Dotting the vast stretches of the Swedish coastline, the distinct white-red-yellow hued sea rescue cruisers of the SSRS (Sjöräddningssällskapet) are a reassuring presence. Since 1907, countless generations of mariners have depended on the brave men and women of this non-profit, volunteer-based organization to ensure their safety on the tempestuous Baltic Sea, regardless of the severity of the weather or the perilousness of the mission. The organization has a rich history of heroic missions conducted in extreme conditions, often defying odds to save lives. Yet, they also tirelessly work towards preventing these perilous situations by promoting precautionary measures and educating the public about maritime safety protocols.
Presently, the SSRS comprises 74 rescue stations and 270 fully equipped rescue units, poised to speed towards those in distress within 15 minutes of receiving an alert. The organization’s remarkable preparedness is backed by over 2400 volunteers, a membership exceeding 140,000, and a compact team of 38 full-time employees. This lean, yet efficient, setup necessitates smart technology usage to facilitate the approximately 12,500 rescue missions launched in 2022. One of the individuals orchestrating this complex network of maritime safety is Jonas Carlsson, Director of Ship Newbuilding, particularly interested in IoT and digitalization.
Carlsson shares how the boats are equipped with cameras that were initially analog and primarily used to assist with docking maneuvers. However, recognizing their broader potential, the analog cameras were replaced with IP-based digital cameras, requiring the establishment of an onboard IP network. This development paved the way for fully automated cameras, integrated onboard telemetry, and live streaming during rescue missions.
He adds, “The boats can activate streams from any camera. These streams are transmitted onto large screens at the Joint Rescue Control Center (JRCC), giving the mission coordinator real-time situational awareness. This comprehensive view of the maritime conditions, the vessel in distress, and all the additional details that a video stream can relay, streamlines communication, saves time, and offers a more accurate impression of the at-sea situation. Additional assistance can be coordinated, and remote expert guidance can be provided to the rescue crews.”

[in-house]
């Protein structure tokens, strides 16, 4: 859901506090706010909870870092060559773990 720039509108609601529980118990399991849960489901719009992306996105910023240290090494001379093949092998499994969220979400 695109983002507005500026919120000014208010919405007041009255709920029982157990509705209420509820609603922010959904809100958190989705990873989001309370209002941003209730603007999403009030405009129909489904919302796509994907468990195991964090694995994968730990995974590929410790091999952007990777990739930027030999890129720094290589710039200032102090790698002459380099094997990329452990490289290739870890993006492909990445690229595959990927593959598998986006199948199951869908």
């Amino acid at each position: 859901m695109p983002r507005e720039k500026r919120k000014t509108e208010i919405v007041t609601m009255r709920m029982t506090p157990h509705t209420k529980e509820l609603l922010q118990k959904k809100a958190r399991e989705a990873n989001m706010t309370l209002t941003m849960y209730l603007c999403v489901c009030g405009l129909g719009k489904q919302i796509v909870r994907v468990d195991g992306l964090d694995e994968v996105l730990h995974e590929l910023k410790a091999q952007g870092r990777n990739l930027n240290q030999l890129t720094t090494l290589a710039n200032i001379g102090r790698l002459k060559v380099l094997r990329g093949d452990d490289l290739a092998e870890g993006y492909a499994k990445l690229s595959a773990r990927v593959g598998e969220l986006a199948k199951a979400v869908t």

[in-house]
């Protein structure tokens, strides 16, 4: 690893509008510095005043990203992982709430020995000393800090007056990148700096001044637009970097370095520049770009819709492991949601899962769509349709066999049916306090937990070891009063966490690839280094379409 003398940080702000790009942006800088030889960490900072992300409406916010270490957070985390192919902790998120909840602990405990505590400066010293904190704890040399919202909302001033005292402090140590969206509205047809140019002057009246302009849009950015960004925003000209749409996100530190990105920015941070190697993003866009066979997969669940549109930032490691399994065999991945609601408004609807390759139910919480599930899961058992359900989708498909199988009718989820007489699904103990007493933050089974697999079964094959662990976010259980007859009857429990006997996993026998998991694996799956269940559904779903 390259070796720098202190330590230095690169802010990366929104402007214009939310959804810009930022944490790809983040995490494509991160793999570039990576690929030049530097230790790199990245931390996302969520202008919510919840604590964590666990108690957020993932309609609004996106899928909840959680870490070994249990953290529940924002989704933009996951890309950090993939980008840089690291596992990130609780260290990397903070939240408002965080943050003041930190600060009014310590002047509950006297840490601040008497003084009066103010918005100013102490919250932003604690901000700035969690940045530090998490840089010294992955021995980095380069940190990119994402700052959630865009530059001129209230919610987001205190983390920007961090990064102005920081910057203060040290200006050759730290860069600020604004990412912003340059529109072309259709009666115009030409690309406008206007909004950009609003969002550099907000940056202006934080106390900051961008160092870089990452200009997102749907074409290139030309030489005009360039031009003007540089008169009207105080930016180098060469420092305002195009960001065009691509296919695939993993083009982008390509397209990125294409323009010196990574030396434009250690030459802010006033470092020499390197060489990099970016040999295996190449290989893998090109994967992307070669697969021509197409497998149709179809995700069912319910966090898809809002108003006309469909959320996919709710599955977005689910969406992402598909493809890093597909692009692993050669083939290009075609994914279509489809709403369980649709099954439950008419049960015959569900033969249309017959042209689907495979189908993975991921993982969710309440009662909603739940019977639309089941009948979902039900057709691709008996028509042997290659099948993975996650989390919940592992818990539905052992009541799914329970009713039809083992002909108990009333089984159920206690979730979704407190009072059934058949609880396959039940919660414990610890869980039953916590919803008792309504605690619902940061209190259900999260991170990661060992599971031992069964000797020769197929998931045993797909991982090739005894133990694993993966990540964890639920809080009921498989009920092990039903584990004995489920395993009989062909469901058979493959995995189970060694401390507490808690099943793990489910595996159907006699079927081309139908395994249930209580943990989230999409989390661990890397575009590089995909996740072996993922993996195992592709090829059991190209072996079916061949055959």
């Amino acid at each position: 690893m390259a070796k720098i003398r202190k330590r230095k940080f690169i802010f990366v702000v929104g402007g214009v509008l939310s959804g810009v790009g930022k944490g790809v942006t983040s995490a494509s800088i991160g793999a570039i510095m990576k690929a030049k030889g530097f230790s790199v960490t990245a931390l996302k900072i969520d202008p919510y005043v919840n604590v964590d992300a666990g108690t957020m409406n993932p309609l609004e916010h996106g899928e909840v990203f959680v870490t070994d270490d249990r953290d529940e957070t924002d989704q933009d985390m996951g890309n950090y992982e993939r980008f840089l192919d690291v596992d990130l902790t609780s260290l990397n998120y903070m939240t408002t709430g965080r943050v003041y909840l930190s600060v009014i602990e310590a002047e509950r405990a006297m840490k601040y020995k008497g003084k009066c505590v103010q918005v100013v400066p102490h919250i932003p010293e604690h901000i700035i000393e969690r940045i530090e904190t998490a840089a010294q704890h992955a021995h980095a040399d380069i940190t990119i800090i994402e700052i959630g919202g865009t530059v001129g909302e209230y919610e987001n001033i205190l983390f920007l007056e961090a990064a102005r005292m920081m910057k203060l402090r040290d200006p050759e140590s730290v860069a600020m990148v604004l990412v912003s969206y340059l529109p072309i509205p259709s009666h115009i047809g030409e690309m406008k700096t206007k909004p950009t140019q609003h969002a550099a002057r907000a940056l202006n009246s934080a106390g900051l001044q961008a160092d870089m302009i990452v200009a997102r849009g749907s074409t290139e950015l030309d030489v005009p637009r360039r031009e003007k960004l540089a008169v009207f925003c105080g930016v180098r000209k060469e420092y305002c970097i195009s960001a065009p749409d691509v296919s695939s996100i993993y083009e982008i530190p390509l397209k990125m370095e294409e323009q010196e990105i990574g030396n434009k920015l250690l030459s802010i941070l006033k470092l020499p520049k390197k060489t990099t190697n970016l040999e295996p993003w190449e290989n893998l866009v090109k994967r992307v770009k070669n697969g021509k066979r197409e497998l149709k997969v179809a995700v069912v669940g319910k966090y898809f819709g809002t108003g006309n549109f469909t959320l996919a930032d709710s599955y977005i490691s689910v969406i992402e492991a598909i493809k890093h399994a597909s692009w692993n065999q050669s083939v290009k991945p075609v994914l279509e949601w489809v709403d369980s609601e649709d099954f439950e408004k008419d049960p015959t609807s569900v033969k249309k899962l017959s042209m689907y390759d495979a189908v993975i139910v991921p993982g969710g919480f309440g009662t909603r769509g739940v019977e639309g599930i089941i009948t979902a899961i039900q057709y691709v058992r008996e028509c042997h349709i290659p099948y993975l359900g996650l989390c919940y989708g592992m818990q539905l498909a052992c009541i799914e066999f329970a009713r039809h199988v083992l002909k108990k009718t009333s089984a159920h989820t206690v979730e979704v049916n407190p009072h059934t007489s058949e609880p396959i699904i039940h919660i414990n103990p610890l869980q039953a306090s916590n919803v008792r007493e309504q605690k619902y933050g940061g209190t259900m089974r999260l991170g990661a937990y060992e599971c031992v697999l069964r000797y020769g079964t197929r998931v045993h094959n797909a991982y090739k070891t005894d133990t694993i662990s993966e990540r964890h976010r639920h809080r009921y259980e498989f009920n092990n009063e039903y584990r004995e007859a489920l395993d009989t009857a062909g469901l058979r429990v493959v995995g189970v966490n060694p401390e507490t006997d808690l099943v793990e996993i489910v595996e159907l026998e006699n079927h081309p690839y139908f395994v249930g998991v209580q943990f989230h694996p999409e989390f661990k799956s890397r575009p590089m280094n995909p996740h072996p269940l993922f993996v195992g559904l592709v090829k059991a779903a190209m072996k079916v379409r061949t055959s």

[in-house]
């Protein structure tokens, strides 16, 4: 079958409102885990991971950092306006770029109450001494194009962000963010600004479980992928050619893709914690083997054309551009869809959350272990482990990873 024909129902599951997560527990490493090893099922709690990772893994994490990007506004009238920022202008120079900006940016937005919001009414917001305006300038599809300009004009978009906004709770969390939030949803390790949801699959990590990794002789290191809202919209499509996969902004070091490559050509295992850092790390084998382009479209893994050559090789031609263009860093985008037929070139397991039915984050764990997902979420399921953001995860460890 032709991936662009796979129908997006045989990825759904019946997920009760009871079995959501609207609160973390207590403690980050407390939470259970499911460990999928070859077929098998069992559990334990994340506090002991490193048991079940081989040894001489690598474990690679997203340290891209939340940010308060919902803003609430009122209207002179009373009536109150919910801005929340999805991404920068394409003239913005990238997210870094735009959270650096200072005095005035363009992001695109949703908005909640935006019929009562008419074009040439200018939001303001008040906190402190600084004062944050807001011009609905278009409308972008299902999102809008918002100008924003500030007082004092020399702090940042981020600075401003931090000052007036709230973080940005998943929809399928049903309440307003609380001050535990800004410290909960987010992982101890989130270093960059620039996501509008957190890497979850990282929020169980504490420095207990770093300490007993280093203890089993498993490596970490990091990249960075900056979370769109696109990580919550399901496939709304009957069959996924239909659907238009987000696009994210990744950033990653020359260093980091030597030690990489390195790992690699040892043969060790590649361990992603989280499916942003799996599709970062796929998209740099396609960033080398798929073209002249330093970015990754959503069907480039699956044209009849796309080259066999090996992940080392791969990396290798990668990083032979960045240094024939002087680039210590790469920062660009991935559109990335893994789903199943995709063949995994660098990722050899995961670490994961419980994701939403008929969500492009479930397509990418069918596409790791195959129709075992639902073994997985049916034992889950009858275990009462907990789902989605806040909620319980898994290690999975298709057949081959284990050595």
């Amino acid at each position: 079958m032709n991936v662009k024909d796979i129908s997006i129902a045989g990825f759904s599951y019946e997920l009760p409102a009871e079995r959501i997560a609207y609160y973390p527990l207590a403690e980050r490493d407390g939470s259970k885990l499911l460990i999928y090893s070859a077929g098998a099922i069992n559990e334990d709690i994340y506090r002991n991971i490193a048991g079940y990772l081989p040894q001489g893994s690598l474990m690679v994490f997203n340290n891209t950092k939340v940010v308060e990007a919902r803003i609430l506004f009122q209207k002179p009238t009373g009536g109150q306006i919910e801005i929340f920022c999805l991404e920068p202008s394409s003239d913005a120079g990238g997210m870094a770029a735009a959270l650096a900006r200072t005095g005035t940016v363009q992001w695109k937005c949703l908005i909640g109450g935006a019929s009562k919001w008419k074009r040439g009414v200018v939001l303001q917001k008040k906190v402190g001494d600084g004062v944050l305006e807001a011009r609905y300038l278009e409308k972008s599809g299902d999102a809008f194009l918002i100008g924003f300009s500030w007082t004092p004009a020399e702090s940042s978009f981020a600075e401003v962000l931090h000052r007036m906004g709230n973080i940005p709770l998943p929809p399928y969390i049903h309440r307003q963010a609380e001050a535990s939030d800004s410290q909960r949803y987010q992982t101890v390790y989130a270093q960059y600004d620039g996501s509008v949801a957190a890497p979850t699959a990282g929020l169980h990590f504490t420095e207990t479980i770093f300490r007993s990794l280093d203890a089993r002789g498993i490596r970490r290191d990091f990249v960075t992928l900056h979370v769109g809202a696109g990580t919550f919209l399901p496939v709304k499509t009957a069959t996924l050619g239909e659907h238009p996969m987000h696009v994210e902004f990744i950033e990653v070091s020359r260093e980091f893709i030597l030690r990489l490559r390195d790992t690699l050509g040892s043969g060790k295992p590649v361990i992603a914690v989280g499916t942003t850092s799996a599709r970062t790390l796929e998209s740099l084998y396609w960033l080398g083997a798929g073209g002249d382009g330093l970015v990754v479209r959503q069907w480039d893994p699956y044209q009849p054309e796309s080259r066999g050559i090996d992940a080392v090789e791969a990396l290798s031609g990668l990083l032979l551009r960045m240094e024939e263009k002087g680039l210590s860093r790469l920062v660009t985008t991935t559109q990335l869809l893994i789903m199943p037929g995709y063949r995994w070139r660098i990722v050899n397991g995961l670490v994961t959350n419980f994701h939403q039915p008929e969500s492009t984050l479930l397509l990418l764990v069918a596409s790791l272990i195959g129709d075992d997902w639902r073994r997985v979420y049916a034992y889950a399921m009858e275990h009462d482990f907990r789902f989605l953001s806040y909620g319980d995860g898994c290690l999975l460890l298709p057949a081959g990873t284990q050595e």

Digitalizing the rescue fleet posed a significant challenge – each boat essentially functions as a server and requires software management for reliable operation and system updates. Understanding the need for a secure, efficient solution, Carlsson found qbee’s device management solution to be highly fitting. After a successful trial period, he discovered that qbee not only met the required needs, but also significantly advanced automation.
The deciding factors for Carlsson were qbee’s unique features, including its compatibility with Raspberry Pis and other compact computers, its ability to group boats together, monitor online/offline conditions, manage software and updates, and its user-friendly interface backed by an excellent support team. Furthermore, qbee allows remote port forwarding through secure tunneling, enabling access to telemetry data from the web server and facilitating remote updates for the electrical systems.
Today, Carlsson utilizes qbee daily. Updates that once took many hours of boring repetitive work are now completed in mere minutes. As all boats are updated simultaneously and automatically, the system is more reliable and safer, freeing up time for Carlsson to focus on another pioneering digitization project. That is a platform that collects information about all technical onboard systems, enabling real-time tracking and advanced data analytics.
The digital system on the rescue boats presently includes forward, backward, and side cameras – all of which can be tilted and panned to capture every aspect of a rescue mission. Additionally, the engine room, radar, and navigation systems are also monitored through telemetry data, and all systems can be remotely controlled and updated.
Having observed the live telemetry from all systems, including the radar and live video feeds, the technological capabilities of these vessels are truly astounding. It’s remarkable that a volunteer organization with a small team of full-time staff can deliver such a high level of service in this critical sector. This achievement is made possible by a steadfast commitment that no life should be lost at sea. Both the rescue crews and the shore-based support team make extraordinary efforts to ensure that risks during missions are minimized as much as possible. The use of reliable, high-tech automation and live video streams involving the JRCC to a much greater extent contributes significantly to this complex safety puzzle.